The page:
The SM&CR essentially replaces the existing Approved Persons regime, and aims to protect consumers by changing the way in which people working in financial services are held accountable for their professional conduct and competence.
On first review, the contents look fairly positive, with the FCA adopting a proportionate approach to implementation, and allowing more time than expected before the regime comes into force. Firms have until 3 November 2017 to provide feedback on today's announcement.
The SM&CR was first introduced in March 2016, when it was applied only to banks, building societies, credit unions and the largest investment firms. It came in response to the 2008 banking crisis and subsequent significant conduct failings, such as the manipulation of LIBOR.
Today’s announcement takes forward a commitment to extend the regime to all sectors of the financial services industry.
Below, we'll consider how the FCA has proposed to implement the extension in all remaining areas with the exception of insurance. These details are included in a separate consultation paper, available here.
A proportionate and flexible approach
As we hoped, the FCA has proved willing to adopt a proportionate and flexible approach to implementation, proposing a ‘core regime’ that will apply to every firm, and an extended regime that will apply only to the biggest of firms. (The regulator's stated aim is not to impose particular structures or hires upon firms, but rather to enhance good governance within structures in which firms already operate.)
Its headline aims are the same for small and large firms alike, however: to promote a ‘culture of accountability’, where senior management are responsible for defined parts of the business, and standards of conduct are improved throughout the firm.
Addressing a recent press briefing, FCA Chief Executive Andrew Bailey was sure to emphasise the importance of balanced implementation for the "whole world of FCA firms", right down to those run by a single individual. The outline provided today suggests this could indeed be realised in practice.
Core vs extended regime
The ‘core regime’
The 'core' regime consists of the 3 main elements of the SM&CR that will apply to all firms: the Senior Mangers Regimes, the Certification Regime, and the conduct rules.
1. Senior Managers Regime
There will be a list of new Senior Management Functions (SMF), some of which will require to be filled by all firms, and some of which will be optional. The change is not as radical as expected, and some firms may find that relatively few individuals are classed as Senior Managers (most NEDs, for example, are not expected to meet the definition). For those who do meet the definition, however, an FCA-approved 'Statement of Responsibilities' will be required. This will set out the precise scope of their responsibilities and accountability and, somewhat uncomfortably, will become the basis for assessing any enforcement action brought against them.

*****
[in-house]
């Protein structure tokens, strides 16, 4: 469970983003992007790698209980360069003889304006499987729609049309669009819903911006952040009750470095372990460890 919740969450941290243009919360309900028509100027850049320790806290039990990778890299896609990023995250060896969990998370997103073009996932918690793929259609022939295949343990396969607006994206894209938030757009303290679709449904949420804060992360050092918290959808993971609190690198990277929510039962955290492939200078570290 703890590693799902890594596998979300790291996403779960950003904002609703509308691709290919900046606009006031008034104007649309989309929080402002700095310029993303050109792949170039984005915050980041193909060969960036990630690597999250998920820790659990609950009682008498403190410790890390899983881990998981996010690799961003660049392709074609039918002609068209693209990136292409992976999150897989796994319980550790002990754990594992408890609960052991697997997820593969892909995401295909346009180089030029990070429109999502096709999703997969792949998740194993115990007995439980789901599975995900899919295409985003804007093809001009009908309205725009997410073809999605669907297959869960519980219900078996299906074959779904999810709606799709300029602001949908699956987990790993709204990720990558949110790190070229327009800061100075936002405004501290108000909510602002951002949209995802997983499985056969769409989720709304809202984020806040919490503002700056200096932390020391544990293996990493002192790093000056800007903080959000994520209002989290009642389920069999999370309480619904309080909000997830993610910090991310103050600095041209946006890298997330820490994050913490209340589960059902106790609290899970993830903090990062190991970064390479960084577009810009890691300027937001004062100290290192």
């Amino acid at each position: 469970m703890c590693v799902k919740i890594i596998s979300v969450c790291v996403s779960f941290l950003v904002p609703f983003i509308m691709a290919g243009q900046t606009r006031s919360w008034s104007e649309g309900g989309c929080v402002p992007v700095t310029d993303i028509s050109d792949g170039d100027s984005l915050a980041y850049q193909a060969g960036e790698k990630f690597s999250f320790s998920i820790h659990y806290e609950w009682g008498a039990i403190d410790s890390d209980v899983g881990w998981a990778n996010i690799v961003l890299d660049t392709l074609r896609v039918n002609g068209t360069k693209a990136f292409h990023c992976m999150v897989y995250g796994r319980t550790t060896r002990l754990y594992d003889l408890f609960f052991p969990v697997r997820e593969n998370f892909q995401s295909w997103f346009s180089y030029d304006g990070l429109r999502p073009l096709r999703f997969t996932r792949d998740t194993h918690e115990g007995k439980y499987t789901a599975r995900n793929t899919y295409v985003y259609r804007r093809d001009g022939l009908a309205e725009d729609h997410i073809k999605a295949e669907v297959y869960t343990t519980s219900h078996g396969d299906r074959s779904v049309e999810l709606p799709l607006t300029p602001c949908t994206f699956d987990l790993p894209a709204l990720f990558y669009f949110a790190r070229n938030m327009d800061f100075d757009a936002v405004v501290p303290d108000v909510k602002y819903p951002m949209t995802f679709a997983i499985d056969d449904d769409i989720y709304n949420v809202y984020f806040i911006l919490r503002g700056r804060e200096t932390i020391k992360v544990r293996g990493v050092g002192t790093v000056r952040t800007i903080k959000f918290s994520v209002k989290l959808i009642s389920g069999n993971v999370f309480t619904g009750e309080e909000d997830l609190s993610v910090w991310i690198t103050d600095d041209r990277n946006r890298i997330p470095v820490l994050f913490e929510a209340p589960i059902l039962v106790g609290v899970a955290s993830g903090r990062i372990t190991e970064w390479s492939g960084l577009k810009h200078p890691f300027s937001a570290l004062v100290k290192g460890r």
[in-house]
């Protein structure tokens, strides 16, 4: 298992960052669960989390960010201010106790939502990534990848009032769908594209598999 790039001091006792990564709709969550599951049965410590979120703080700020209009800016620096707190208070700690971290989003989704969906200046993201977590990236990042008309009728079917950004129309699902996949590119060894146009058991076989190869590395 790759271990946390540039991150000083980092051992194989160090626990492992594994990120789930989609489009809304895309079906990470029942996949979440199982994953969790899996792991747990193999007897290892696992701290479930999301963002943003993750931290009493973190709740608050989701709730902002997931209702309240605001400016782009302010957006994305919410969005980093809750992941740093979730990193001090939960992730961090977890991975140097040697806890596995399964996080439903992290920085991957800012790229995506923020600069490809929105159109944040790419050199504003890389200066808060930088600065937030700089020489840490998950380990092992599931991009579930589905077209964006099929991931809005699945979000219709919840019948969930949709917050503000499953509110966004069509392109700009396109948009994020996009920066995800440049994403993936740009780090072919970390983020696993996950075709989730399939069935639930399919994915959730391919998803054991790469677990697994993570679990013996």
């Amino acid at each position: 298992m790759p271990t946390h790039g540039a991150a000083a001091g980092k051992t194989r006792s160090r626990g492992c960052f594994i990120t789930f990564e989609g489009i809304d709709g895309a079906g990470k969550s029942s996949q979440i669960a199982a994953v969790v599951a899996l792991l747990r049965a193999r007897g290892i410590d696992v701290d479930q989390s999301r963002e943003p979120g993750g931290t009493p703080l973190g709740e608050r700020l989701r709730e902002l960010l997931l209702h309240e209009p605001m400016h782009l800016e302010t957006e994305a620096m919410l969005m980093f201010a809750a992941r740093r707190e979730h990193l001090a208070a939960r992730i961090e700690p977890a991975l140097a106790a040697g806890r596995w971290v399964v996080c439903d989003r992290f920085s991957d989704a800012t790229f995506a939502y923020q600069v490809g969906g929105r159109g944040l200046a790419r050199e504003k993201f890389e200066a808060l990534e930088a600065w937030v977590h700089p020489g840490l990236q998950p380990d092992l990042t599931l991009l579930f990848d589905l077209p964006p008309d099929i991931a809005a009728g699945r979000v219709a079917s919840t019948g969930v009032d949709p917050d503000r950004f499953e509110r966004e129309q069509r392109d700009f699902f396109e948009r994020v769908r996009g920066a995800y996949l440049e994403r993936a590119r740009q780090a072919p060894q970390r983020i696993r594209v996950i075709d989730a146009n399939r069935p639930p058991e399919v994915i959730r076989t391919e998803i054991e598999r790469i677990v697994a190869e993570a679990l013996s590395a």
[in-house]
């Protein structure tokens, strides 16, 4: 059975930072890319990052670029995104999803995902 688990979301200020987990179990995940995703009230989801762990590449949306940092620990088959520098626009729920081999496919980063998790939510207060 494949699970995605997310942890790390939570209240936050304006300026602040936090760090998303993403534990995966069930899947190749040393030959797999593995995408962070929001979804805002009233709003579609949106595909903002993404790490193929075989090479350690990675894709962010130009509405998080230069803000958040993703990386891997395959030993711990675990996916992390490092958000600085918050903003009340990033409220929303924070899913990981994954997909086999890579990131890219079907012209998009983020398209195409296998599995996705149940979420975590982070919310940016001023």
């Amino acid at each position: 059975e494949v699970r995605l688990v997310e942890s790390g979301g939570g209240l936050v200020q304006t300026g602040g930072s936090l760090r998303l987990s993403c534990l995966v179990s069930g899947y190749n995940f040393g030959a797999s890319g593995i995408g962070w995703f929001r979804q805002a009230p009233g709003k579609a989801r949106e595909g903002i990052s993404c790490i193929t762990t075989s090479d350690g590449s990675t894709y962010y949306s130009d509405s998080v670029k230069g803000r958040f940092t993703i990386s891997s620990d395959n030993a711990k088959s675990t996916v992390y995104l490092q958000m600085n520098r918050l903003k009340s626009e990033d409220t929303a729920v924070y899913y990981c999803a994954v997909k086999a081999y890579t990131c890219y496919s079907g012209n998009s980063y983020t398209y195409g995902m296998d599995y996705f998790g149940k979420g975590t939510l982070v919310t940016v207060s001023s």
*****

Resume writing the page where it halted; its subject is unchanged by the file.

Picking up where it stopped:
2. Certification Regime
Under the new Certification Regime, the CF30 function will no longer exist. Instead, any persons not undertaking Senior Management Functions but whose role could have an impact on customers, markets or the firm, needs to be identified and certified by the firm (rather than by the FCA) as fit and proper.
3. Conduct rules
Conduct rules will replace APER, the existing Handbook framework governing the Approved Persons regime. Instead, there will be tiers of rules that will apply according to individual seniority, but will in some way affect almost everyone in your firm. The themes here will be well familiar (e.g. ‘acting with integrity', ‘treating customers fairly’ etc).
The enhanced regime
Larger, complex firms will need to adhere to additional requirements such as having a responsibilities map and handover procedures in place, and arrangements to make sure that a Senior Manager takes overall responsibility for every area of the firm.
The FCA expects this to apply to less than 1% of firms and many of these became subject to the regime when the first part of SM&CR was rolled out.
A 2019 timeline?
The timeline for the full extension of SM&CR roll out looks to be far longer than we expected. The FCA had previously indicated that early 2018 was the likely timetable. Today's paper, however, says final rules will be published in summer 2018, meaning they are unlikely to apply before Q4 2018 at the earliest, or even at some point in 2019.
Further consultation is expected to take place later this year, with the FCA promising a further 'technical' consultation paper in 2017 to cover the transition to the new regime, and other operational changes such as approval forms and templates.
While the extended timeline is certainly welcome, many firms will find that now is the best time to plan ahead for SM&CR, as part of the wider overhaul to governance and staff arrangements taking place as part of MiFID II.
Recommended actions for firms
If you're yet to consider how SM&CR will impact your firm, there's no better time than the present!
For those getting to grips with the rules, the best first steps include:
“Earlier this year FTAdviser reported on concerns about how appointed representatives would be affected by the regime, since they might not be listed if their network becomes their “senior manager” on the grounds that it handles members’ compliance.The FCA has not addressed this issue in today’s consultation but has said it will confirm how it intends to approach the regime for appointed representatives in a follow-up consultation paper – though it has not indicated when this will be published.”
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